Excellent performances at his past two starts have convinced trainer-reinsman Nathan Turvey that Simba Bromac will prove hard to beat in the $25,000 Media Guild Cup over 2536m at Gloucester Park on Friday night. The New Zealand-bred seven-year-old is favourably drawn at barrier two in a feature event of many chances and Turvey declared: “We’ll have a go at leading and I think he can win. “I have been impressed with his past two runs (third to Our Jimmy Johnstone in the 2536m Brennan Memorial and fifth behind Our Corelli in the 2130m Navy Cup) and those two runs on the past two Fridays showed that he should be ready to win. “Simba Bromac led and won over 2130m three starts ago, but I wasn’t impressed with him, so I tried to work out what was wrong. He didn’t race for six weeks and then his latest two runs have been very good, even better than his winning effort. “I didn’t want to give him a gut-buster first-up, so I drove him on the cold side (when he was seventh at the bell and ran home strongly on the inside to be third) and last week he came from last (12th) at the 300m and finished fifth (out six wide) behind Our Corelli. If we want to play a part at Christmas (in the Fremantle and WA Pacing Cups) he should be able to be hard to beat on Friday night.” Simba Bromac, a winner of 21 races from 44 starts for his owner, West Australian businessman Karl Deiley, has blossomed under Turvey’s care, with 20 wins and ten placings from 38 WA starts after her raced six times in Victoria for just one win (by a half-head in a $7000 three-year-old event at Cobram in February 2017. The son of Canadian sire Art Official, Simba Bromac is bred to be a good winner. He is out of unraced Live Or Die mare Sabrina Bromac and is a half-brother to eight winners of 151 races, including Smudge Bromac (36 wins, 50 placings and stakes of $460,958), Ardle McArdle (28 wins, 69 placings and $280,014) and Slick Bromac (33 wins, 39 placings and $256,107). Simba Bromac is sure to receive strong opposition from King of Swing (barrier three) and Motu Premier (barrier four). Champion trainer Gary Hall snr said that King of Swing’s sixth behind Our Corelli last week was a good run. “He ran home strongly, and if he happens to lead this Friday night, he’ll win for sure. And if he gets a sit just off the pace, he might have some hope. But, generally speaking he’s a frontrunner.” King of Swing’s reinsman Gary Hall jnr has won the Media Guild Cup with The Falcon Strike (2003), Kotare Flame (2007), Washakie (2008) and Tuxedo Tour (2015). King of Swing,  winner of the 2018 WA Derby, was the 2/1 on favourite from barrier one in last year’s Media Guild Cup when he set a solid pace and finished a half-head second to 15/2 chance Motu Premier, who started from the No. 5 barrier and after racing wide early, worked hard in the breeze. Motu Premier, trained by Ross Olivieri, will again be handled by Hall of Fame driver Chris Lewis, who has won the Media Guild Cup behind Village Kid (1988 and 1991), Paly (2002), Has The Answers (2010) and Motu Premier (2018). “Here we go again, and, yes, he can win again,” said Olivieri. “I was delighted with his first-up run (fifth behind Our Jimmy Johnstone last Friday week). And he has gone forward since then.” Kyle Harper has driven Waylade in his four starts after resuming from a six-month absence and said that he has been heartened by the nine-year-old’s solid efforts which included a first-up third behind Tommy Be Good and a fourth behind Vampiro. Waylade, prepared by Caris Hamilton-Smith, has drawn the prized No. 1 barrier. He has a losing sequence of 23 and has not been successful since finishing strongly to beat Beaudiene Boaz in the Brennan memorial in November 2016. “Caris has done a terrific job with him and he is racing better than his form reads,” Harper said. “He just hasn’t had a lot of luck. Barrier one definitely suits him, and without yet talking to Caris, I’ll probably like to race on the leader’s back. “But it is hard to say who will be the early leader Simba Bromac or King of Swing or maybe Motu Premier. Who knows? I can see that Waylade is a good each-way chance. He’s got enough speed to hold up and what horse to sit behind.”    Henley Brook trainer Mike Reed will be pinning his faith on Kiwi Legend, who will be making his first appearance for six weeks and faces a stern test from the outside barrier in the field of eight. Reed, who prepared Kiwi Legend for ten wins in 2015-16-17, has taken over the preparation of the eight-year-old from his son Stephen, who is taking a break from the sport because of heavy work commitments as an engineer in Bunbury. “Kiwi Legend’s work has been really good, but it’s going to be hard from the outside barrier,” he said.   Ken Casellas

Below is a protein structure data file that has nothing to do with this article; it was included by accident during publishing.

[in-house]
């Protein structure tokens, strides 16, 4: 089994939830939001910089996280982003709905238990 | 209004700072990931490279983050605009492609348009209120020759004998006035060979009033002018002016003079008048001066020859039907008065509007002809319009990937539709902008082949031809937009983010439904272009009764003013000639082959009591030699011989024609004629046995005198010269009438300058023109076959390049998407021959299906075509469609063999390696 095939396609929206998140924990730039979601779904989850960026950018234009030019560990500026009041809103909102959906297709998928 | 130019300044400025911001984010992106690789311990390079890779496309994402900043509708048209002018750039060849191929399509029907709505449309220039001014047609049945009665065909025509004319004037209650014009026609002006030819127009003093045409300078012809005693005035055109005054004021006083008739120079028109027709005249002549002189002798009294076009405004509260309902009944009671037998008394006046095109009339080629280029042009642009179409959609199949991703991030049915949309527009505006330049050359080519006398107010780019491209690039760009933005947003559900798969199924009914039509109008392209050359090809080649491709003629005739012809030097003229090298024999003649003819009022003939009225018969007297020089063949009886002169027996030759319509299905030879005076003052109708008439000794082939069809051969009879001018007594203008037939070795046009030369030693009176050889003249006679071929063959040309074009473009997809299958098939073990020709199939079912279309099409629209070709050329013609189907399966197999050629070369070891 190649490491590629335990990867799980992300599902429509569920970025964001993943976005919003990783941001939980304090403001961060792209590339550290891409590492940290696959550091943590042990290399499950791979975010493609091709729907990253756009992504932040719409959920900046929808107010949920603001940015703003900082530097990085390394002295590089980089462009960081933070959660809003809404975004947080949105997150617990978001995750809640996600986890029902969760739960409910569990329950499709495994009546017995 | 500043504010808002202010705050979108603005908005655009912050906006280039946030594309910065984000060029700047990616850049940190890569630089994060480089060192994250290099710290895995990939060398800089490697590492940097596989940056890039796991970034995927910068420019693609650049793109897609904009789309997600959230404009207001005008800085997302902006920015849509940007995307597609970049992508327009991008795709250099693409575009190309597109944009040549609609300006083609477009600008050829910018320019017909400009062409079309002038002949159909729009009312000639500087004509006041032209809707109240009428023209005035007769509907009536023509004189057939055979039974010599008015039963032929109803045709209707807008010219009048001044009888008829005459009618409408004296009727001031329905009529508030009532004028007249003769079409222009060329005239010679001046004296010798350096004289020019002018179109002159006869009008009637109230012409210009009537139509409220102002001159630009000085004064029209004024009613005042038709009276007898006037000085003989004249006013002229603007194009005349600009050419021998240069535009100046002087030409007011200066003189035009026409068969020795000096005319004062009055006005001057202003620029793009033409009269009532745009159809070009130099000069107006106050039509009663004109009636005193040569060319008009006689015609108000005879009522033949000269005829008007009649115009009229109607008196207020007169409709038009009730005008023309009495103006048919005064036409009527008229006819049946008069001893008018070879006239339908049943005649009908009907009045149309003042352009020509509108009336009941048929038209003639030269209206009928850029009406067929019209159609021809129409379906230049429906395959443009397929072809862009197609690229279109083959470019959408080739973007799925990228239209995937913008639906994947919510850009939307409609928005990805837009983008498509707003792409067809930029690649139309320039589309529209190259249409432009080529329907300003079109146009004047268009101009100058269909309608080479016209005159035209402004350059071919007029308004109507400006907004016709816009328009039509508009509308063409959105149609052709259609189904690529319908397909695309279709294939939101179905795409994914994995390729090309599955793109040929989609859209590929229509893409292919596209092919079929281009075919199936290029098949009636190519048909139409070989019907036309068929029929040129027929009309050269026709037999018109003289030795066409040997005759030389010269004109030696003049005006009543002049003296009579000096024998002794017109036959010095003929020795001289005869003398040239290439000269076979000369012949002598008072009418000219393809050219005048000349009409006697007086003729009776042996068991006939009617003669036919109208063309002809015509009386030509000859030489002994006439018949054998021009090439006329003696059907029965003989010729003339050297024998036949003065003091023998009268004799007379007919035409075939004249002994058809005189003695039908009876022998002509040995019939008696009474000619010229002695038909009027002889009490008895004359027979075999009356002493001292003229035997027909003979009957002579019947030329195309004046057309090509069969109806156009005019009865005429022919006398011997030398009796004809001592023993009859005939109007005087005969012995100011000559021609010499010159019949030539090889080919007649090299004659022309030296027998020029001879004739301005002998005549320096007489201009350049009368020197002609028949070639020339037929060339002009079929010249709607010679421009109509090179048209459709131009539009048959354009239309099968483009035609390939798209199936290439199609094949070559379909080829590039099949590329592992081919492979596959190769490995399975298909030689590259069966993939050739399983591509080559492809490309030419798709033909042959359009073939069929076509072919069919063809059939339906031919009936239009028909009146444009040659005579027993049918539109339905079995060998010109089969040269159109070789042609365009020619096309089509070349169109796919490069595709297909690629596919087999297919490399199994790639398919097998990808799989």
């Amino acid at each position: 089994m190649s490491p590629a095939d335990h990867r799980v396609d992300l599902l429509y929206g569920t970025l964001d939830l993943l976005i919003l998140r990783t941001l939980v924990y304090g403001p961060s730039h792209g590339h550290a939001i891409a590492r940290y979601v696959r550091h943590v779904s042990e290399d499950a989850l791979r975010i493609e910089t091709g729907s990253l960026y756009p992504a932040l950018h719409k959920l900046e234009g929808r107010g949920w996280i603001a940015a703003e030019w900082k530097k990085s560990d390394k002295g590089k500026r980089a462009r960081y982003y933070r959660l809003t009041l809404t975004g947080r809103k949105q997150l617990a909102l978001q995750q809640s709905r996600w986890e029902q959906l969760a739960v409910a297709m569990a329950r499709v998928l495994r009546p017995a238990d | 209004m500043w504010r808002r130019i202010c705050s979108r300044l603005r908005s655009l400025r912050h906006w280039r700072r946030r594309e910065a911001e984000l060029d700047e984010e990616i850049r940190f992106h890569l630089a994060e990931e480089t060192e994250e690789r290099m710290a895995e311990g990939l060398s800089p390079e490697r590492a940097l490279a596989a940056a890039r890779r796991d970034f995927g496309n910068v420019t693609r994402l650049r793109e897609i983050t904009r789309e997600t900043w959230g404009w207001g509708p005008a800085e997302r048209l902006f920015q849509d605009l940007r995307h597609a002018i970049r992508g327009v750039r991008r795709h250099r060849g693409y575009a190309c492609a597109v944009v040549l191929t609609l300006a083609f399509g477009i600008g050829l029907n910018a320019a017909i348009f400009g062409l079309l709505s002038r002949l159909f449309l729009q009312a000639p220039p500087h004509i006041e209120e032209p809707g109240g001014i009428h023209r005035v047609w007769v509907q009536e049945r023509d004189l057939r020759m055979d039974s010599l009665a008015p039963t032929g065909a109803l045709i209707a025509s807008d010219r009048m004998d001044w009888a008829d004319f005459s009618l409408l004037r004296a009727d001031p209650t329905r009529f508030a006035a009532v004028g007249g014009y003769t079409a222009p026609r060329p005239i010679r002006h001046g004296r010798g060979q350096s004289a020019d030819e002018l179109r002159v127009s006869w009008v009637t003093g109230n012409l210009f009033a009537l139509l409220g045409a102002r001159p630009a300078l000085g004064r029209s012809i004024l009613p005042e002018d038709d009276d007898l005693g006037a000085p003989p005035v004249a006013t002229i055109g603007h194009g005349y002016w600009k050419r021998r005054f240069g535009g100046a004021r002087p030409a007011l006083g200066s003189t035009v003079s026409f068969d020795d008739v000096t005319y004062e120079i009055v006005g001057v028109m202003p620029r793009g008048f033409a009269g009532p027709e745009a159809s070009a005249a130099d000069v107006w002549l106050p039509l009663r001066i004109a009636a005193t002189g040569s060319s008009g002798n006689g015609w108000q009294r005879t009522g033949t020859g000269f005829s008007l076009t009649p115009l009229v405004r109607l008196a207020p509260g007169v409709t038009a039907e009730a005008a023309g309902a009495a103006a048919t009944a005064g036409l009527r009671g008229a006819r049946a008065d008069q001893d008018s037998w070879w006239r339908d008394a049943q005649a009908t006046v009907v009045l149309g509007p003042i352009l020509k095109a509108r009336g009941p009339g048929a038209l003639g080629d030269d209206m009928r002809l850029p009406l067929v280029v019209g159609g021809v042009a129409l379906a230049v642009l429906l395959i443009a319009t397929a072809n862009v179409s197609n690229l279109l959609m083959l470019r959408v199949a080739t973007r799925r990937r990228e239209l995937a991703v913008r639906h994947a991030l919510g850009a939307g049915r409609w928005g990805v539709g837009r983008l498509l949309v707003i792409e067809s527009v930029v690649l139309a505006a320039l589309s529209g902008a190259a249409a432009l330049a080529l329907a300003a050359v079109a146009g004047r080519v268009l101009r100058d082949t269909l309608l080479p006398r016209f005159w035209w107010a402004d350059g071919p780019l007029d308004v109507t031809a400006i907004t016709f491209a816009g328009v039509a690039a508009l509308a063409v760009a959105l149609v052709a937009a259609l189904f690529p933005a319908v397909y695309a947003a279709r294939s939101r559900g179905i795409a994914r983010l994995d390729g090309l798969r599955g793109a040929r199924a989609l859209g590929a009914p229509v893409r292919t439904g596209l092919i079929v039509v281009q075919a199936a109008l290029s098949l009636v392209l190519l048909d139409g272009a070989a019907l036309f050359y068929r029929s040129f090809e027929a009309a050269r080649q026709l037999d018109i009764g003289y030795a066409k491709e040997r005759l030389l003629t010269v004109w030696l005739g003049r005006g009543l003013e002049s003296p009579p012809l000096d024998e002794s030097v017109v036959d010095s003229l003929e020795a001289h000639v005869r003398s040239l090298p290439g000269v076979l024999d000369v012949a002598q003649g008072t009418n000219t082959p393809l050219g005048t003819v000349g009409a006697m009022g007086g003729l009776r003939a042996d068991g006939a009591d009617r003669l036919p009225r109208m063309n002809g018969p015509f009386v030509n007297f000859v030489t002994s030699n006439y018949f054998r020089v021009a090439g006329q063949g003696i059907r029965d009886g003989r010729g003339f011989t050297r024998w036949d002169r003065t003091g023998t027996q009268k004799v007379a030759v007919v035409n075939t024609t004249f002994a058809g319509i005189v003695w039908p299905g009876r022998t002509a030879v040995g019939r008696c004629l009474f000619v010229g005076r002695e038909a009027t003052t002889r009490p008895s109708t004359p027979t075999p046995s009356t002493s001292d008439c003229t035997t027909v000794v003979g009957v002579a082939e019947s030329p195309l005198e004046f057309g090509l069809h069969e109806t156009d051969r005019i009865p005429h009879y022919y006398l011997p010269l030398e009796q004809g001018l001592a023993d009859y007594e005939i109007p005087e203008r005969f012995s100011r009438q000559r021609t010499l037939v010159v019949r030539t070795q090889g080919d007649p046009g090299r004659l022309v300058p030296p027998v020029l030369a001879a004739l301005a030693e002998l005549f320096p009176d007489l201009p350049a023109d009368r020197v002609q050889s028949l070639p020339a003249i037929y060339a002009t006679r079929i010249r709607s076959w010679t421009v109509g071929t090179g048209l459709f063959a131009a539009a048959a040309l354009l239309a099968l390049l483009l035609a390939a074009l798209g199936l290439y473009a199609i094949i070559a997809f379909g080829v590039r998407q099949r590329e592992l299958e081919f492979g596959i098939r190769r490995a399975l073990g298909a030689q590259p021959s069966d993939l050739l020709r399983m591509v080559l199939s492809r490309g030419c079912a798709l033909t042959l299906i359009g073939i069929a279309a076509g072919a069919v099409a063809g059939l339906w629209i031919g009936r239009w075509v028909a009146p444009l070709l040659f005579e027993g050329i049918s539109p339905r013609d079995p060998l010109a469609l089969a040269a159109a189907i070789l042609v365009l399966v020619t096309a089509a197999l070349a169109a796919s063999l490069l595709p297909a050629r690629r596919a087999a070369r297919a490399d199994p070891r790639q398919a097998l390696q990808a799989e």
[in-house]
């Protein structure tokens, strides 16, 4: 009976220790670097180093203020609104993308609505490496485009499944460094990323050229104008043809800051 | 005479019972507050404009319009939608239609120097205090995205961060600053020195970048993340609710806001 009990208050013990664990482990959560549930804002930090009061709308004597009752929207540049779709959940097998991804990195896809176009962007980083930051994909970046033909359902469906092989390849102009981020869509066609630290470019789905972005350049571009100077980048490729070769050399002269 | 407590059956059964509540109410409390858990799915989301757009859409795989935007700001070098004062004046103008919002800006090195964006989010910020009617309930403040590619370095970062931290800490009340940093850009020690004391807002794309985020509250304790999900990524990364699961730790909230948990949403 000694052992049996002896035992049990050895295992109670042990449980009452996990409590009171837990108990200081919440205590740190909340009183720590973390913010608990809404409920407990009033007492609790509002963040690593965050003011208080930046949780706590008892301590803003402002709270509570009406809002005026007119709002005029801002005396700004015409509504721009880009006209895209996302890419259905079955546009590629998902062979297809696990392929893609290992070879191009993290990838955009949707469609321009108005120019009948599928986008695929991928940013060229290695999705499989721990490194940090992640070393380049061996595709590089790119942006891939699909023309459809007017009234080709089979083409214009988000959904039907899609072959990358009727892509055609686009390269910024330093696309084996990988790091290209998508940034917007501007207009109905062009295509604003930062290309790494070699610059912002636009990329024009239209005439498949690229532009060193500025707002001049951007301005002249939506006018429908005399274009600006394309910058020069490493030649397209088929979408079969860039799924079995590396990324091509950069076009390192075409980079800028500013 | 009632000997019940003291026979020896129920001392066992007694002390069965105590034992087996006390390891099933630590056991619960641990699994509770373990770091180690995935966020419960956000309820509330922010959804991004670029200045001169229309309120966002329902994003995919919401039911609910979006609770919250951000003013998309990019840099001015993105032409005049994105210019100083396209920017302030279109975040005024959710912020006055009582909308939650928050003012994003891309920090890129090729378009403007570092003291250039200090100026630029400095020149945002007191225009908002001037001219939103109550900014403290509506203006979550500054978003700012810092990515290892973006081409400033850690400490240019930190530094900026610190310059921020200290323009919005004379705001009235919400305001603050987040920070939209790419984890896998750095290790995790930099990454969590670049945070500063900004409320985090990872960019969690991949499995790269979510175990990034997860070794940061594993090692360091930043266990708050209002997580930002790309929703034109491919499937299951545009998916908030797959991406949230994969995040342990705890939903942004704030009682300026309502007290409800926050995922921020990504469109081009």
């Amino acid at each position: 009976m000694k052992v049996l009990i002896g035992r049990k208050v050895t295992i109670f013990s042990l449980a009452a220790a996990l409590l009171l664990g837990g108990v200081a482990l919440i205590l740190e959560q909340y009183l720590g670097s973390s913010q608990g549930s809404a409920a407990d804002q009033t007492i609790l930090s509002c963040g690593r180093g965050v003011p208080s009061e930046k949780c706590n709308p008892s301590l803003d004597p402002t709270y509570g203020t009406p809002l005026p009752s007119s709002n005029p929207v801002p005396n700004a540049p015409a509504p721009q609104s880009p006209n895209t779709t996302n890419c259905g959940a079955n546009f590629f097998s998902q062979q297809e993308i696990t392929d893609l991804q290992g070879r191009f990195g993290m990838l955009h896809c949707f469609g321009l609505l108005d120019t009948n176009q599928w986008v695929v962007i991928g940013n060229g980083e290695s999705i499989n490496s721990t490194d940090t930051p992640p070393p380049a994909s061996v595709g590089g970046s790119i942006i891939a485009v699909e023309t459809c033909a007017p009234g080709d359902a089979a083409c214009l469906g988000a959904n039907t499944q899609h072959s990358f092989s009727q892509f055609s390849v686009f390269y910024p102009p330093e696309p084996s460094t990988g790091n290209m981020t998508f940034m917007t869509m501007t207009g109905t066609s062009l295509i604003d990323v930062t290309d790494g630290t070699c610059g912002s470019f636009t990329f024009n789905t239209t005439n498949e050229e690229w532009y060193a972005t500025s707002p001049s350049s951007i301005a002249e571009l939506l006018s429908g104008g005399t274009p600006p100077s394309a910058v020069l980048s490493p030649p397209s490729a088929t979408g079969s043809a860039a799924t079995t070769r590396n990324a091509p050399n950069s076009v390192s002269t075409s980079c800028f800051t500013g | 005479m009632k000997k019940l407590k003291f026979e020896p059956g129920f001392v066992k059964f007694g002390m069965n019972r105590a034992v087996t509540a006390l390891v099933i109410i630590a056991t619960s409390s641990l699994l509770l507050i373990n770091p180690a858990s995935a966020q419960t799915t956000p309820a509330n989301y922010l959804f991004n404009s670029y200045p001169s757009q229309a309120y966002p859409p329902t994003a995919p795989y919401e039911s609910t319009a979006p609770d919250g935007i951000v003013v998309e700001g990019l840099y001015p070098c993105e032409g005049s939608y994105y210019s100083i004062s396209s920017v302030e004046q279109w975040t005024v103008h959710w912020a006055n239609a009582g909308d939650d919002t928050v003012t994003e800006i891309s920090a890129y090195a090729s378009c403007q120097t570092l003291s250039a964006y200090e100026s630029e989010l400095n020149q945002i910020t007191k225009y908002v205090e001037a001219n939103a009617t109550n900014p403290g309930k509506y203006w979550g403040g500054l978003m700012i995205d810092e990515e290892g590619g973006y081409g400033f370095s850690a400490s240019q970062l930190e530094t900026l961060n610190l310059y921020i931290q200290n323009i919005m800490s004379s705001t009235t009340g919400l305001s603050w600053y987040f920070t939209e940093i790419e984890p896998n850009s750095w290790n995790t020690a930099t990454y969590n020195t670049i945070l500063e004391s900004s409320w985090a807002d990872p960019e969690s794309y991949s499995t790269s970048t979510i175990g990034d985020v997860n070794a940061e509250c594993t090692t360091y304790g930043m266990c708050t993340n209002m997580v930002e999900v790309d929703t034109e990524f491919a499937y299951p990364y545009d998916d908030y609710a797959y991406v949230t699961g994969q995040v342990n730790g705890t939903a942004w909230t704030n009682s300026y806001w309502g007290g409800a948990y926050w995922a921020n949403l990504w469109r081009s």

Trainer Ross Olivieri has declared Motu Premier “one of, if not the, best horse” in his stable, as he prepares for his title defence of the WA Trotting Media Guild Cup (2536m) at Gloucester Park. Motu Premier produced an eye-catching performance in his first run for almost a year in the James Brennan Memorial a fortnight ago, where he finished fifth to Our Jimmy Johnstone. The gelding has come up with barrier four for this Friday’s $25,000 event, having scored in the same race from barrier five from last year. The son of Bettors Delight had to settle in the breeze outside King Of Swing in that race and eventually wore the Gary Hall Snr-trained pacer in the closing stages. Olivieri said he expected the race to set up in a similar way this year and added Motu Premier was going every bit as well. “I decided before his first race I was going to give him two weeks to his next race,” he told RWWA Harness. “I wish I had of had him in last week because he was that well. “He won the race last year and sat outside of King Of Swing. “He may have to do it again.” Last year’s Media Guild Cup had just seven runners in the field, while this year’s event has just one additional runner. Waylade, who ran a credible seventh in last week’s Navy Cup, has drawn barrier one for the Media Guild Cup, while the progressive Simba Bromac has drawn barrier two. The Bucket List, Speed Man, Mister Ardee and Kiwi Legend round out the field for the feature event. Kiwi Legend will have his first run on return to Mike Reed’s stable, having spent the past year with Reed’s son Stephen. Despite drawing barrier eight, Reed said he wouldn’t rule out having a shot for the lead with the gelding, to be driven by his son Mark. “The horse is going well,” he told RWWA Harness. “He has got good gate speed, but I’ll leave it up to Mark. “Even if we go back, he will be running on.” Elsewhere on the program, Olivieri said he expected The Dali Express to continue his good form in the Longest Priced Winner Pace (2536m) and rated him the best of his stable’s runners on the night. The gelding won over 2130m at Gloucester Park on September 13 and Olivieri said he would be suited back up to the 2536m. “The 2500 won’t worry him,” he said. “He should be very hard to beat in that race. “Drawn one, he will lead so that’s probably our best chance.” Friday night’s Gloucester Park meeting gets underway at 5.22.